Financing Solutions Working Group

SEE Action’s Financing Solutions Working Group seeks to increase energy efficiency financing program confidence, capital and convenience by providing state and local government decision makers and financial institutions the tools and information needed to create, implement and sustain successful energy efficiency financing programs. Learn more about Energy Efficiency Financing.

Financing Solutions Working Group Members

Name Affiliation
Bryan Garcia (Co-Chair) Connecticut Green Bank
Bruce Schlein (Co-Chair) Citi
Lorraine Akiba Hawaii Public Utilities Commission
Casey Bell American Council for an Energy-Efficient Economy
Deana Carrillo California Alternative Energy & Advanced Transportation Financing Authority
Brad Copithorne Renewable Funding
Stuart DeCew Yale Center for Business and the Environment
Janis Erickson Sacramento Municipal Utility District
Don Gilligan National Association of Energy Service Companies
Greg Hale Office of the Governor, State of New York
Robert Hall Hall Associates Consulting, LLC
Philip Henderson Natural Resources Defense Council
Bill Jenkins Deutsche Bank
Birud Jhivari Massachusetts Department of Energy Resources
Richard Kauffman Office of the Governor, State of New York
Steven Klein First Infrastructure, Inc.
Peter Krajsa AFC First Financial Corporation
Joel Kurtzman Milken Institute - Center for Financial Innovations
Jean Lamming California Public Utilities Commission
David Logeman Electric Cooperatives of South Carolina
Kevin McCarthy Connecticut General Assembly Office of Legislative Research
Jeff Pitkin New York State Energy Research and Development Authority
Curtis Probst Rocky Mountain Institute
Robert Sahadi Institute for Market Transformation
Paul Scharfenberger Colorado Governor's Energy Office
Mary Schlaefer Wisconsin Energy Conservation Corporation
Mary Templeton Michigan Saves
Jennifer Weiss Environmental Finance Center at UNC-Chapel Hill
Austin Whitman First Fuel
Stockton Williams HR&A Advisors
Mark Wolfe Energy Programs Consortium

Contacts

For more information on the Financing Solutions Working Group, contact:

Work Products

Provides considerations for state and local policymakers and energy efficiency program administrators designing and implementing successful credit enhancement strategies for residential and commercial buildings.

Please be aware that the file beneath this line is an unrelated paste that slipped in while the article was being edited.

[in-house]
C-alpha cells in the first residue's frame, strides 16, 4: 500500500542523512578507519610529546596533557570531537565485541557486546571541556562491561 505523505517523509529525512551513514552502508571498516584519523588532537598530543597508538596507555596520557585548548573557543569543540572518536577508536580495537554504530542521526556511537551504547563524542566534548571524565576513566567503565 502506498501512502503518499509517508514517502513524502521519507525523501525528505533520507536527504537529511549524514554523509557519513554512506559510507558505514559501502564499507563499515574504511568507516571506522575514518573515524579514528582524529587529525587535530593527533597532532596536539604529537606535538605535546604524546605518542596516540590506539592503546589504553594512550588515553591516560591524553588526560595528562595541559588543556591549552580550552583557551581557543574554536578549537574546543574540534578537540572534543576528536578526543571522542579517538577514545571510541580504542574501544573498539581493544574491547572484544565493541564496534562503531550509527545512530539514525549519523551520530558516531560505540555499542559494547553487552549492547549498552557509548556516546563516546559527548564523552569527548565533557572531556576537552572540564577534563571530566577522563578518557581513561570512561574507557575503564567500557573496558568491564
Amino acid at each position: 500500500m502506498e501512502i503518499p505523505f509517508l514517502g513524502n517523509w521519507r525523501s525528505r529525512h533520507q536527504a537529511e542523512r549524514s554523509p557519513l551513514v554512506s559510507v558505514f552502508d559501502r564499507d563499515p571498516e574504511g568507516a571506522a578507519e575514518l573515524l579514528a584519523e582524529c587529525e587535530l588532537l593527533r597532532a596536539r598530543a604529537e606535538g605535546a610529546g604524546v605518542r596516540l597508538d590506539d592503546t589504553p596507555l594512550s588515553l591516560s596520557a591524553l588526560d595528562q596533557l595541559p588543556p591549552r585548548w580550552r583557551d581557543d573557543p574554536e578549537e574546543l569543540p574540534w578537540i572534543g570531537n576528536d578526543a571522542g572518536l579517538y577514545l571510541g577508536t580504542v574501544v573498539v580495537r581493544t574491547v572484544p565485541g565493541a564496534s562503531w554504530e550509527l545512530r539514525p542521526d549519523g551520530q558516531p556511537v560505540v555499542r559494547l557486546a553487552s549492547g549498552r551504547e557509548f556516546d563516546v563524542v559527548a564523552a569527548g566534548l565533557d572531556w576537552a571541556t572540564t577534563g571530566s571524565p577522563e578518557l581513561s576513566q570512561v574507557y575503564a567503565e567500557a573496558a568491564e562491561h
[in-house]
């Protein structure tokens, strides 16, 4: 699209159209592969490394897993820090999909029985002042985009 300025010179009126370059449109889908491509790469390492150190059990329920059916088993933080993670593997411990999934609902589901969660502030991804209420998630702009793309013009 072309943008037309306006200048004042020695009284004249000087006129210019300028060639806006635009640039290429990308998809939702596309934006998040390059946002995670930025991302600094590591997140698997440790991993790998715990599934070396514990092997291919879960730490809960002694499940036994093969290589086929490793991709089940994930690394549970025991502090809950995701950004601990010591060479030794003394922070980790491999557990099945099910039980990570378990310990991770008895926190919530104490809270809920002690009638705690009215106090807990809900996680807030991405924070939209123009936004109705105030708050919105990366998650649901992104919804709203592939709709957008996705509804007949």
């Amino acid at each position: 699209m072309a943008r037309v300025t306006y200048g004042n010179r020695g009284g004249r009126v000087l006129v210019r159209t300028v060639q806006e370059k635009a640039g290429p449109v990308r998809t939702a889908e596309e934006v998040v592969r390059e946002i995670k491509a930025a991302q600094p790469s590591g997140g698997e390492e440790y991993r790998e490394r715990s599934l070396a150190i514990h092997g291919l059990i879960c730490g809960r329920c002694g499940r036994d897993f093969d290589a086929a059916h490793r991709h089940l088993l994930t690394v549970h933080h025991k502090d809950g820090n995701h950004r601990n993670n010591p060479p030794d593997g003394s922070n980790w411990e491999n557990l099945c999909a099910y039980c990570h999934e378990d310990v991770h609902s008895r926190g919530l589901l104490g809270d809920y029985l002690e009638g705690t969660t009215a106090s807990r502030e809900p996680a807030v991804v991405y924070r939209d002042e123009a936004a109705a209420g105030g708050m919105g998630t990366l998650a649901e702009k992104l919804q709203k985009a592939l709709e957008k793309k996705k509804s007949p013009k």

Provides an overview of the current state of on-bill programs and provides actionable insights on key program design considerations for on-bill lending programs. States and utilities are increasingly turning to on-bill financing to stretch their limited efficiency program dollars and to overcome a number of barriers to the uptake of energy improvements in residential and non-residential properties.
This report takes a foundational step toward the establishment of common data collection practices for energy efficiency lending. The authors reviewed existing practices for data collection for energy efficiency financing programs and, based on discussions with various stakeholders, identified high-priority needs, characterized potential uses for finance program data, and identified use cases that describe how stakeholders use data for key objectives and actions. 
Efficient access to capital from secondary markets—reselling energy loans to investors to replenish program funds­—is being advanced as an important enabler of the energy efficiency industry “at scale.” However, the role that secondary markets can play in bringing energy efficiency to scale is largely untested. Only a handful of secondary market transactions of energy efficiency loan products have been executed to date, and it is too soon to draw robust conclusions from these deals. At the same time, energy efficiency program administrators and policymakers face near-term decisions on whether and how to access secondary markets as part of their energy efficiency deployment strategy.
This report lays the groundwork for a dialogue to explore regulatory and policy mechanisms for ensuring that efficiency financing initiatives provide value for society and protection for consumers. Featuring case studies of Connecticut, New York, Massachusetts, California, and Maryland, Making it Count explores emerging questions that jurisdictions will need to answer when considering an increased reliance on financing, including:Can financing be placed in a regulatory context that preserves accountability while providing sufficient flexibility to program administrators and customers?Can the tools that have been used to screen traditional energy efficiency programs for cost-effectiveness and assess potential savings and impacts be adapted in ways that make them work for energy efficiency financing programs?
Ensuring that low- and moderate-income (LMI) households have access to energy efficiency is equitable, provides energy savings as a resource to meet energy needs, and can support multiple policy goals, such as affordable energy, job creation, and improved public health. Although the need is great, many LMI households may not be able to afford efficiency improvements or may be inhibited from adopting efficiency for other reasons. Decision-makers across the country are currently exploring the challenges and potential solutions to ramping up adoption of efficiency in LMI households, including the use of financing.
Provides key considerations for policymakers, energy efficiency program administrators, and program partners om implementing successful energy efficiency financing programs for existing buildings.